Vyvanse Dosage | 10 mg to 70 mg

Manish Mishra, MBBS

Medically Reviewed By: Manish Mishra, MBBS

on

Vyvanse can be prescribed in dosage strengths between 10 mg and 70 mg daily. Taking the recommended dose of Vyvanse prescribed by your Ohio doctor can help the drug work as intended.

Legal Vyvanse use in Ohio may include taking between 10 mg to 70 mg of Vyvanse per day. Your doctor may prescribe your recommended dose in chewable tablets or capsules. If you are taking more than 70 mg of Vyvanse per day, you may be abusing Vyvanse.

Vyvanse is a prescription drug that can treat attention deficit hyperactivity disorder (ADHD) and moderate to severe binge eating disorders in adults.

Vyvanse and its main active ingredient, lisdexamfetamine dimesylate, are Schedule II controlled substances with a high potential for drug abuse. Following your doctor’s directions can help you avoid the serious side effects of Vyvanse.

Daily Doses Of Vyvanse

A recommended dose of Vyvanse from your Ohio doctor may be between 10 mg to 70 mg of Vyvanse per day. The recommended starting dose of Vyvanse is likely 30 mg per day. Your doctor may not prescribe higher than a maximum dose of 70 mg per day.

If you’re showing severe binge eating or ADHD symptoms, your dose may gradually increase. 

If your doctor recommends you stop taking Vyvanse, your daily dose may gradually decrease instead of quitting all at once. Gradual titration off of Vyvanse can reduce your risk of withdrawal symptoms.

Factors That Affect Vyvanse Dosing Schedules

Taking Vyvanse for the treatment of ADHD or binge eating disorder may cause side effects. You may be asked to report any of the following side effects when taking Vyvanse:

  • dry mouth
  • constipation
  • increased heart rate
  • increased blood pressure
  • impairment
  • loss of appetite
  • weight loss
  • psychosis

Vyvanse can cause drug interactions with SSRI and SNRI antidepressants, including an increased risk of serotonin syndrome. Patients taking monoamine oxidase inhibitor (MAOI) antidepressants may not be recommended for Vyvanse use, due to the risk of a life-threatening spike in body temperature.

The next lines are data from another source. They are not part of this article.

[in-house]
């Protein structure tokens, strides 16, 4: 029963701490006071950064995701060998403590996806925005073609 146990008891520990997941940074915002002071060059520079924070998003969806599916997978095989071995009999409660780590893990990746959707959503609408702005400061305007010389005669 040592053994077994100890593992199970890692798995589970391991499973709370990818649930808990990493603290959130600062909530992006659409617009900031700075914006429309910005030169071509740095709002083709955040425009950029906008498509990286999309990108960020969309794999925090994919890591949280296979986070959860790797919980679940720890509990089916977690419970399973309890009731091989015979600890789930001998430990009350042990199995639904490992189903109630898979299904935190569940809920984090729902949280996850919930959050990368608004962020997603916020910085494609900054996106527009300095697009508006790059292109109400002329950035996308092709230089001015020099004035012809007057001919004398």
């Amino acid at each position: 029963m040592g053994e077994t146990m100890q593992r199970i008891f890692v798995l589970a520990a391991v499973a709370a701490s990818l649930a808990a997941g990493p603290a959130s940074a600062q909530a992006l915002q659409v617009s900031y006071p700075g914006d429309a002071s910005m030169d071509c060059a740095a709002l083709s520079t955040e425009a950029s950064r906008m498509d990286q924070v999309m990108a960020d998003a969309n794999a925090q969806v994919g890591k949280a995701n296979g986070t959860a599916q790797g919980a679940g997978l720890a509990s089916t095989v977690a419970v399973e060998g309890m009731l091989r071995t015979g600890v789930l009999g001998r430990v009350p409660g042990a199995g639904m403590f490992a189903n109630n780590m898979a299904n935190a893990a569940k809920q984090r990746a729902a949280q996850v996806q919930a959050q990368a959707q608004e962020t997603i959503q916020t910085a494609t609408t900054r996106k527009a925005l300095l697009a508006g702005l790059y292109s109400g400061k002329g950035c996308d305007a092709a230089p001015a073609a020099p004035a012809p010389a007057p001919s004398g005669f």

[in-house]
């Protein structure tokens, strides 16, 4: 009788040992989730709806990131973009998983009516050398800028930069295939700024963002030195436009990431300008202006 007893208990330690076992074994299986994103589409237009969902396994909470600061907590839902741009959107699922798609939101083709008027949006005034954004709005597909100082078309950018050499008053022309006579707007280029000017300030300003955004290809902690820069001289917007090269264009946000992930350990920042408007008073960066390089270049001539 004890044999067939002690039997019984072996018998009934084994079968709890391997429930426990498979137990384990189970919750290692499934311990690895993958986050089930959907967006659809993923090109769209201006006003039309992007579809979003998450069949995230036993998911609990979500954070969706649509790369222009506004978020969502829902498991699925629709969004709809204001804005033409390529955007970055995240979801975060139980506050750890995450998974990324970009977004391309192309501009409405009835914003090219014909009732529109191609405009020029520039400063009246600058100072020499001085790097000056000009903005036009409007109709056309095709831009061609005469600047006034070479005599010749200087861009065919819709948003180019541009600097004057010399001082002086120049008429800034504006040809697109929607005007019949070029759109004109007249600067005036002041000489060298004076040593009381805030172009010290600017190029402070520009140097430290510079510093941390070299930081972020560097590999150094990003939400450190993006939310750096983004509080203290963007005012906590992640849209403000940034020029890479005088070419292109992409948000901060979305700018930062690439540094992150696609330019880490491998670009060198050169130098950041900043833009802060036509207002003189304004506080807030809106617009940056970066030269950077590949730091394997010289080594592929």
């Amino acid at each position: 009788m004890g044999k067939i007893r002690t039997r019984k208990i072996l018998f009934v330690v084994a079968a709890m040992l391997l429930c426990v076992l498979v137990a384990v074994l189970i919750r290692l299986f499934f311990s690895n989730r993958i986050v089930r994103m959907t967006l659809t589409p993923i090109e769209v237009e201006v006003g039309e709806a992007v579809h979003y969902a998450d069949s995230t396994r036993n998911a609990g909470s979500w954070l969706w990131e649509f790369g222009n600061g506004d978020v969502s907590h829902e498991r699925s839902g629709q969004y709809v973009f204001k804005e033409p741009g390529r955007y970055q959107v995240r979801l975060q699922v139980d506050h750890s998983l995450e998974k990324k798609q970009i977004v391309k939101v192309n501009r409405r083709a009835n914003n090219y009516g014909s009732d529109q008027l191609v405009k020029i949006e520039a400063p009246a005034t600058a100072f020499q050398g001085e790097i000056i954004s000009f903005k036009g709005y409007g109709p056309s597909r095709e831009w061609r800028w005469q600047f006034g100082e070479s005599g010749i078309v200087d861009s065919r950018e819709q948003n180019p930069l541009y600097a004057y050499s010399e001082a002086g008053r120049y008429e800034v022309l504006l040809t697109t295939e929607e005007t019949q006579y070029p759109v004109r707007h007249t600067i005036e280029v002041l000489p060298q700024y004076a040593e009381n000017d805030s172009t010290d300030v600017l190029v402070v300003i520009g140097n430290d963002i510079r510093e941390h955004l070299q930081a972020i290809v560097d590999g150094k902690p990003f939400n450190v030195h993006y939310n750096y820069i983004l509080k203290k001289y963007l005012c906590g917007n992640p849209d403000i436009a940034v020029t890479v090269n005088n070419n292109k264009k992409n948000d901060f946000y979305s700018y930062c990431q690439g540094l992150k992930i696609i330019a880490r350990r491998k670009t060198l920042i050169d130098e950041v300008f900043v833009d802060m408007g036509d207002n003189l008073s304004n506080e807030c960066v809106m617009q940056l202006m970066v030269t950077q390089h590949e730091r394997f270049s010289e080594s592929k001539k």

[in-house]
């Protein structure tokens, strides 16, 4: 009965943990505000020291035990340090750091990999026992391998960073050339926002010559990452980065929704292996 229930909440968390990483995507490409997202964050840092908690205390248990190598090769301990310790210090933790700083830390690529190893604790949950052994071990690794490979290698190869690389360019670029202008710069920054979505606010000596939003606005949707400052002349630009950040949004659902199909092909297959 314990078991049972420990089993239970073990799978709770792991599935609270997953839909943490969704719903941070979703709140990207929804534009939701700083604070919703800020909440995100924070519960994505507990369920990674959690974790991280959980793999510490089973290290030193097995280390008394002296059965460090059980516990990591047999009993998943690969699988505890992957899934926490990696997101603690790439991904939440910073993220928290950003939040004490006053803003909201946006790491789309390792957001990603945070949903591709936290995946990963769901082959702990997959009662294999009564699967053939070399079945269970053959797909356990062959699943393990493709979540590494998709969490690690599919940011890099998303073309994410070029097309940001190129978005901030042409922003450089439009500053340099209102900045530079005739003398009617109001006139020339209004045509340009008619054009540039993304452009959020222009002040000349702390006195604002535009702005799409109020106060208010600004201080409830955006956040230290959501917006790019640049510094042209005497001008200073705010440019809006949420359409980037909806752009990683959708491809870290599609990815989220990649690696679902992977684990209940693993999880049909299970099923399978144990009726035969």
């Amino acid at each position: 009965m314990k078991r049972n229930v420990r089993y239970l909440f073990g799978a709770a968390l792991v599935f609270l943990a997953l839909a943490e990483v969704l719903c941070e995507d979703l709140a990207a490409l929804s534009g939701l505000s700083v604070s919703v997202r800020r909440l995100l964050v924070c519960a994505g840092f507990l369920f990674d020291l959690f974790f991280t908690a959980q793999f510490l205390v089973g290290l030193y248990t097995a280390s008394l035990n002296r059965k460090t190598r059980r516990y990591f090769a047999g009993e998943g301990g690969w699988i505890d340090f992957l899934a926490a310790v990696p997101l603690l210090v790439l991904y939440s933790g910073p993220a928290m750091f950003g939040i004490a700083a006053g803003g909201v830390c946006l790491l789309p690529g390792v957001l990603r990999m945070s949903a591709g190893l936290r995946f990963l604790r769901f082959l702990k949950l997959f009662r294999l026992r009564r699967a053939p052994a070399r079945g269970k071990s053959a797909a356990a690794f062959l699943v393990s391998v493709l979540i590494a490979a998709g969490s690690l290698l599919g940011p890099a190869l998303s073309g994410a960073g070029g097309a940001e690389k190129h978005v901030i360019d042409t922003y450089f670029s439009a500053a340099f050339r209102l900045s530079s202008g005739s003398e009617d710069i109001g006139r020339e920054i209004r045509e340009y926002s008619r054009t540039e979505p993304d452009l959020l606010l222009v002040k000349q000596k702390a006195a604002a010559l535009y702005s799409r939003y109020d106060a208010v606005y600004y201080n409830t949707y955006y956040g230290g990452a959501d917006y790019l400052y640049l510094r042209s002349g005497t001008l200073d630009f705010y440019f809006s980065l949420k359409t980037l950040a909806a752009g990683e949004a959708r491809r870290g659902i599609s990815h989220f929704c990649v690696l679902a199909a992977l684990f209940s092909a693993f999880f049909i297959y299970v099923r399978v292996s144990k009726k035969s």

Patients with a family history of circulation problems, or serious heart problems, should not take Vyvanse. Talking to your doctor about your existing medical conditions and history of drug use can help you find out if Vyvanse is right for you.

Formulations Of Vyvanse

Vyvanse is only available in extended-release formulations. This may be different from other ADHD medications such as Adderall, which are available in immediate-release and extended-release formulations.

Vyvanse can come in chewable tablets or capsules. Vyvanse chewable tablets can be chewed completely before swallowing. If swallowing Vyvanse capsules whole is too difficult, the capsules can be mixed into orange juice, yogurt, or water.

Dosage forms may vary depending on the formulation prescribed. Vyvanse can be prescribed by your Ohio doctor in the following forms:

  • Chewable tablets: 10 mg, 20 mg, 30 mg, 40 mg, 50 mg, 60 mg
  • Vyvanse capsules: 10 mg, 20 mg, 30 mg, 40 mg, 50 mg, 60 mg, 70 mg

CNS Stimulant Medication Abuse Potential

Strict dosage instructions for amphetamines may be done to reduce your risk of drug abuse. If you’re not following your doctor’s instructions when taking Vyvanse, or you take Vyvanse without a prescription, you may be abusing the drug.

Vyvanse abuse increases your risk of serious side effects, such as cardiovascular failure and even sudden death. 

If you or a loved one are abusing Vyvanse, it can be difficult to quit due to the risk of withdrawal symptoms. Professional addiction treatment programs can increase your chances of quitting successfully.

For information on our inpatient amphetamine addiction treatment options, please contact us today.

  1. Food and Drug Administration https://www.accessdata.fda.gov/drugsatfda_docs/label/2017/208510lbl.pdf
  2. Pharmacy and Therapeutics https://www.ncbi.nlm.nih.gov/pmc/articles/PMC2873712/
  3. Vyvanse https://www.vyvanse.com/

Written by Ohio Recovery Center Editorial Team

© 2024 Ohio Recovery Center | All Rights Reserved

* This page does not provide medical advice.

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